), which is in accordance with what was found in this study; the pathological result concerning one of the workers indicated lesion with intense photodamage. This specific evidence corroborates existing knowledge concerning the incidence of the disease to be highest among men since men tend to spend longer periods in sun exposure(1Instituto Nacional de Câncer José Alencar Gomes da Silva (INCA). Estimativa 2014. Incidência de câncer no Brasil [Internet]. Rio de Janeiro; 2014 [citado 2014 dez. 13]. Disponível em: http://www.inca.gov.br/estimativa/2014/estimativa-24042014.pdf
http://www.inca.gov.br/estimativa/2014/e...
-2American Cancer Society. Skin cancer facts [Internet]. Atlanta; 2014 [citado 29 nov. 2014]. Disponível em: http://www.cancer.org/cancer/cancercauses/sunanduvexposure/skin-cancer-facts
http://www.cancer.org/cancer/cancercause...
) given their working conditions; those results are comparable to this study's findings.

In regard to melanocyte nevus, there is evidence showing that the preexistence of this type of lesion may develop into melanoma(2727 Gomes J, Parente J, Ferreira L, Viana I, Vale E. Melanoma maligno associado a nevo melanocítico. Rev SPDV [Internet]. 2011 [citado 2015 jan. 17];69(3):413-20. Disponível em: http://revista.spdv.com.pt/index.php/spdv/article/viewFile/77/75
http://revista.spdv.com.pt/index.php/spd...
-2828 Weatherhead S, Haniffa M, Lawrence C. Melanomas arising from naevi de novo melanomas - does origin matter? Brit J Dermatol. 2007;156(1):72-6.). On the other hand, evidence does not facilitate confirming the diagnosis of the emergence of melanoma from a melanocyte nevus. Evidence from historical series of clinical cases indicates that the likelihood is from 18% to 85%(2828 Weatherhead S, Haniffa M, Lawrence C. Melanomas arising from naevi de novo melanomas - does origin matter? Brit J Dermatol. 2007;156(1):72-6.). A study conducted with 397 people diagnosed with melanoma reports that only 37 (9.3%) cases were histologically associated with melanocyte nevus. The estimate for the population in general is that from 2% to 8% of people present dysplastic nevi, that is, nevi that are more frequently associated with melanoma(2727 Gomes J, Parente J, Ferreira L, Viana I, Vale E. Melanoma maligno associado a nevo melanocítico. Rev SPDV [Internet]. 2011 [citado 2015 jan. 17];69(3):413-20. Disponível em: http://revista.spdv.com.pt/index.php/spdv/article/viewFile/77/75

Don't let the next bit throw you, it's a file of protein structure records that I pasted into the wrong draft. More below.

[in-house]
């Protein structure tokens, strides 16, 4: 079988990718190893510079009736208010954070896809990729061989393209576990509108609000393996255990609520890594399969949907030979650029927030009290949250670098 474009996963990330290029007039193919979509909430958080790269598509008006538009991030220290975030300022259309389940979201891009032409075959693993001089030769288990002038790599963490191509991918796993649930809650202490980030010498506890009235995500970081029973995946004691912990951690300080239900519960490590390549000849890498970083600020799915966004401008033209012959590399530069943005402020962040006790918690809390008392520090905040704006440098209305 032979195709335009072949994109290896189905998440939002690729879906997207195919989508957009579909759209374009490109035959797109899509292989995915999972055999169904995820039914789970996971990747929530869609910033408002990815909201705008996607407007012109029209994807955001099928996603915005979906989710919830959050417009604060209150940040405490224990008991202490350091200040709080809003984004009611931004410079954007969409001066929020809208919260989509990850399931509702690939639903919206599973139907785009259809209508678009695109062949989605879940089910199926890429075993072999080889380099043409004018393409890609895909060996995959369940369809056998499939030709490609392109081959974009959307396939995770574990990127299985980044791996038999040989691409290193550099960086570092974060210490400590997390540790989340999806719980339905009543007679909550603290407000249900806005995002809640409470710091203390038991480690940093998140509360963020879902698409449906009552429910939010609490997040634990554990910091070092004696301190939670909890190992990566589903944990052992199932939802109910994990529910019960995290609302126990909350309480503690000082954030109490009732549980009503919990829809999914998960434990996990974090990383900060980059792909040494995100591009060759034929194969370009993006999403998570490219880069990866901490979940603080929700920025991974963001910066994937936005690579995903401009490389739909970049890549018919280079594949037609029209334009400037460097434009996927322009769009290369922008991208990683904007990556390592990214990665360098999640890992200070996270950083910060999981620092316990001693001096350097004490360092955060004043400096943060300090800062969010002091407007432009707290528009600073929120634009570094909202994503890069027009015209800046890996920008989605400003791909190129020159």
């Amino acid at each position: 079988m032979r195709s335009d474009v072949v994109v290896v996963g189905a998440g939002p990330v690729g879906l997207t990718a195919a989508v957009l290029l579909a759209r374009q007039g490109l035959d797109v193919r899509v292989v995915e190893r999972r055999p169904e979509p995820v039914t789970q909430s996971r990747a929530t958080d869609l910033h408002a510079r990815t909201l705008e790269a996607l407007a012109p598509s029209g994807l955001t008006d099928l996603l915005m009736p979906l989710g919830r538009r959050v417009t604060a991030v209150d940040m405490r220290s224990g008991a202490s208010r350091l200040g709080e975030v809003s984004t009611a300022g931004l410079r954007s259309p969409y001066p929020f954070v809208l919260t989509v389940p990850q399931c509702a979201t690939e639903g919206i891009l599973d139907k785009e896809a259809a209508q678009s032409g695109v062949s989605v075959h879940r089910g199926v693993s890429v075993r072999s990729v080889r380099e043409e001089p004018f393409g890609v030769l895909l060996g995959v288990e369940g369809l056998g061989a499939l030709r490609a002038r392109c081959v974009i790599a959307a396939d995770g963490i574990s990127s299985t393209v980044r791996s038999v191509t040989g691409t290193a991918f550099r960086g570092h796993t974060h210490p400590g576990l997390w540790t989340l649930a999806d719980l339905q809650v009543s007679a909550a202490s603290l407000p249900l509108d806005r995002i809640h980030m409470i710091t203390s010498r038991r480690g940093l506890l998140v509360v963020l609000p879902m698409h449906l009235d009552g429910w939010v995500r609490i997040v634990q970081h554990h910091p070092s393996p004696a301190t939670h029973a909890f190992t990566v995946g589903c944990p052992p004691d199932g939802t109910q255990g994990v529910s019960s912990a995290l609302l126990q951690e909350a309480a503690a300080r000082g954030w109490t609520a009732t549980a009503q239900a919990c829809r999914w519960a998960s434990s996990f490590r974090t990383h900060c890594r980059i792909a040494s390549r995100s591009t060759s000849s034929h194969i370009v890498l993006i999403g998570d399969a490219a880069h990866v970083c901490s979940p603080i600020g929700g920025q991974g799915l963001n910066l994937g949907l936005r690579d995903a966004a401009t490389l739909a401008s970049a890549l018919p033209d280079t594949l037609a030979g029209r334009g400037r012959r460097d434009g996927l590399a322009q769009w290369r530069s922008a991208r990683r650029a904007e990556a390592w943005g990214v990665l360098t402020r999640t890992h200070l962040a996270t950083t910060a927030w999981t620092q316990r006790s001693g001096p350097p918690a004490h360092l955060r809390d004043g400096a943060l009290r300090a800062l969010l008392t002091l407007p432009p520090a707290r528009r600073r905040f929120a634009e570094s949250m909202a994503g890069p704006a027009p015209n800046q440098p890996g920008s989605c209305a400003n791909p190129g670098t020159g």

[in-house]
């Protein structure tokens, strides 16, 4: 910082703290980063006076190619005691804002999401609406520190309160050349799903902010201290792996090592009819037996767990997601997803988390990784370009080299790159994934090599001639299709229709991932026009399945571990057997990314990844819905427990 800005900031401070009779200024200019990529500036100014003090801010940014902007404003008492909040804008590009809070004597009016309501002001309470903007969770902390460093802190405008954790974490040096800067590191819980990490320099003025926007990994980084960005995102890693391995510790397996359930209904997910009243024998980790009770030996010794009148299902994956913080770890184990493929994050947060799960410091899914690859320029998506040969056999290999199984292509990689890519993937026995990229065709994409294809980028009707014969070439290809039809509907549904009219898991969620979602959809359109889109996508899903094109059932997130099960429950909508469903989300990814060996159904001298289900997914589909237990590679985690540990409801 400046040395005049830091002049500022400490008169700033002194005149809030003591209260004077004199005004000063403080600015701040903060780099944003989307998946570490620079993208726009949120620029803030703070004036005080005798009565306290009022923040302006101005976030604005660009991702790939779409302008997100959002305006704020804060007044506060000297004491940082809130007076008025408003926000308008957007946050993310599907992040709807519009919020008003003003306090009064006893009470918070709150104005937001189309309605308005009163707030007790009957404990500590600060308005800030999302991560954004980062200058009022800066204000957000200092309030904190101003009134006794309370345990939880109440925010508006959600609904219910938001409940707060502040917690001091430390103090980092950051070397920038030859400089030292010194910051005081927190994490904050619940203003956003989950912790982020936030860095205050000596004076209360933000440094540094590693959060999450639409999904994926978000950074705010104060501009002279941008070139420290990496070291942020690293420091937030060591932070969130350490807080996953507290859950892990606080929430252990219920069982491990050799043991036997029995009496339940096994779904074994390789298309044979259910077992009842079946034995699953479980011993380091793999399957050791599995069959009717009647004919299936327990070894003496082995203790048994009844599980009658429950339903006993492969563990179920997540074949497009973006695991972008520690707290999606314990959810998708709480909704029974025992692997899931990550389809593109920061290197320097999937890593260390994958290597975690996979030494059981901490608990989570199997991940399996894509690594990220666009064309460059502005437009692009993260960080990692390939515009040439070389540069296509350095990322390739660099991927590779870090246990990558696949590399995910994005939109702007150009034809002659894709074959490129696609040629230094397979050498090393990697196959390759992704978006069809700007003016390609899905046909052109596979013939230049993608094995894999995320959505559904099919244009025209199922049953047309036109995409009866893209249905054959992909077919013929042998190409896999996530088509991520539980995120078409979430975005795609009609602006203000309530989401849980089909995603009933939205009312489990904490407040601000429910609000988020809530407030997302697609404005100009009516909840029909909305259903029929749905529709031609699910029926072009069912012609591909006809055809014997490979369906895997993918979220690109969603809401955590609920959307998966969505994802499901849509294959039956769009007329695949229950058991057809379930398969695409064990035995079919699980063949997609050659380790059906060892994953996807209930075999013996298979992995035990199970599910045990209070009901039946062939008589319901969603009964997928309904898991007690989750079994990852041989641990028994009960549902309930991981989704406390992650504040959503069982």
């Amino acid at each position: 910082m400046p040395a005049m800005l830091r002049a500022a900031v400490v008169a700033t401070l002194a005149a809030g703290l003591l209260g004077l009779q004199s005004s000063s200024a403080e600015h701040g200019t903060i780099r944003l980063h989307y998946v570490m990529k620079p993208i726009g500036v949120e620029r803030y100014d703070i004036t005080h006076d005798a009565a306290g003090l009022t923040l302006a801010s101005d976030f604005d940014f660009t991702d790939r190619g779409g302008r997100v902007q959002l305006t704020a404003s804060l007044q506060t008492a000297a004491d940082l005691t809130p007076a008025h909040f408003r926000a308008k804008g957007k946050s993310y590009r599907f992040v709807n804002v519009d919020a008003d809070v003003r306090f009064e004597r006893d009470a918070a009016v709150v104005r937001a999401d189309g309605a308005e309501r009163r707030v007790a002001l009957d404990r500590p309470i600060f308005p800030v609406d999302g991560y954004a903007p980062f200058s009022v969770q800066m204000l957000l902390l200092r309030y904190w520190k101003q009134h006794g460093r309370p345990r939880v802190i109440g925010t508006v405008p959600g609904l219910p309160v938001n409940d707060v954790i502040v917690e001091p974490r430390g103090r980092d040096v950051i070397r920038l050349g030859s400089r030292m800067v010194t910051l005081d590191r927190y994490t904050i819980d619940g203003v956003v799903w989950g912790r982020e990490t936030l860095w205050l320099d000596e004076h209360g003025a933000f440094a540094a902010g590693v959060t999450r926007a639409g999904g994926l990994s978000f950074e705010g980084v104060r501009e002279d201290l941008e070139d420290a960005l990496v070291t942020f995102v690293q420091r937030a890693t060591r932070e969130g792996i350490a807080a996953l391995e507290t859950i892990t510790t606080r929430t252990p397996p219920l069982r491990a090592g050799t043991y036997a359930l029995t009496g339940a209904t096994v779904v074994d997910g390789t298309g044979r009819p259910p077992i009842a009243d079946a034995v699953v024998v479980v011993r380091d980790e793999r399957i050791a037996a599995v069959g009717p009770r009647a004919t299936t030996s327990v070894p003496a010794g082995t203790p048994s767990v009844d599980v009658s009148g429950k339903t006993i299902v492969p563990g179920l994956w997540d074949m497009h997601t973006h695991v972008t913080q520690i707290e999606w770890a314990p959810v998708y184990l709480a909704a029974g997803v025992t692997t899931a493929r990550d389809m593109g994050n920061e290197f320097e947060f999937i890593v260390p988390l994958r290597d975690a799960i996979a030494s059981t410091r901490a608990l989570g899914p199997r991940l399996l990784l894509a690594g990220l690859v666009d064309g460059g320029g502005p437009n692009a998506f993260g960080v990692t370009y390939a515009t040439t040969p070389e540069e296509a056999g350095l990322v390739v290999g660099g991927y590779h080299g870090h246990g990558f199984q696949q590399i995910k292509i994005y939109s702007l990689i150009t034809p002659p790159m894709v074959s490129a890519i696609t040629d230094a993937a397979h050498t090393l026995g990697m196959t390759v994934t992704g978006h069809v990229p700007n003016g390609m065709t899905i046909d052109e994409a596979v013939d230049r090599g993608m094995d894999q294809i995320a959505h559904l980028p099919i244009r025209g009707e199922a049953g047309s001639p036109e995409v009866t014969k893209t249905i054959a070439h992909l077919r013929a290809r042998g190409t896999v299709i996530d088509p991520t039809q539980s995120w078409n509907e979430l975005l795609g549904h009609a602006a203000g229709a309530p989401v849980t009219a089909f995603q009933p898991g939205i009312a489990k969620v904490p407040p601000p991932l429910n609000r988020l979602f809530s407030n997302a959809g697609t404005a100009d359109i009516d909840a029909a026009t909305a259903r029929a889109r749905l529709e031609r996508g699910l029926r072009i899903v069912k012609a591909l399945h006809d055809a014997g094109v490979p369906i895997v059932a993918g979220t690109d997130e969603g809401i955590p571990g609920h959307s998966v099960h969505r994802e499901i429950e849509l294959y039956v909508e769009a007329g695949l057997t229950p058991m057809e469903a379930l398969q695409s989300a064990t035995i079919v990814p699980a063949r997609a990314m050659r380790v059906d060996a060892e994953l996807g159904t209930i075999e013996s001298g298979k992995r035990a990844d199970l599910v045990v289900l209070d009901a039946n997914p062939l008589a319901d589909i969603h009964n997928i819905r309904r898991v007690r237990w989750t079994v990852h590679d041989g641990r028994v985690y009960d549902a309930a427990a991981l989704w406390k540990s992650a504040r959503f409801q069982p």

http://revista.spdv.com.pt/index.php/spd...
).

This evidence justified the screening conducted in this study with the workers who self-reported the disease and remained exposed to skin cancer risks, as screening enhances the early detection of cancer lesions, as was the case in this study. Screening to differentiate the types of skin lesions, to identify the melanoma type, for instance, is important given the lethal potential of lesions if not detected and removed early, as well as because there is a possibility to differentiate the benign nevus that may be confused with malignant ones if a pathological exam is not performed.

Conclusion

This study revealed that 127 (97.7%) of the rural workers were exposed to physical and chemical risks - UV radiation and pesticides - and identified seven (5.4%) cases of previous diagnosis of skin cancer. We also applied a model that enabled judging and deciding what the best nursing practice would be through the implementation of a clinical and communicative process for the workers exposed to UV radiation and pesticides with a previous diagnosis of skin cancer. This process took into account demographic, occupational and clinical characteristics and implemented clinical and communicative nursing actions, enabling positive results in terms of screening, risk communication, healthy and safe measures, follow-up, and excisions with pathological exams of two (28.5%) workers who had previous histories of skin cancer.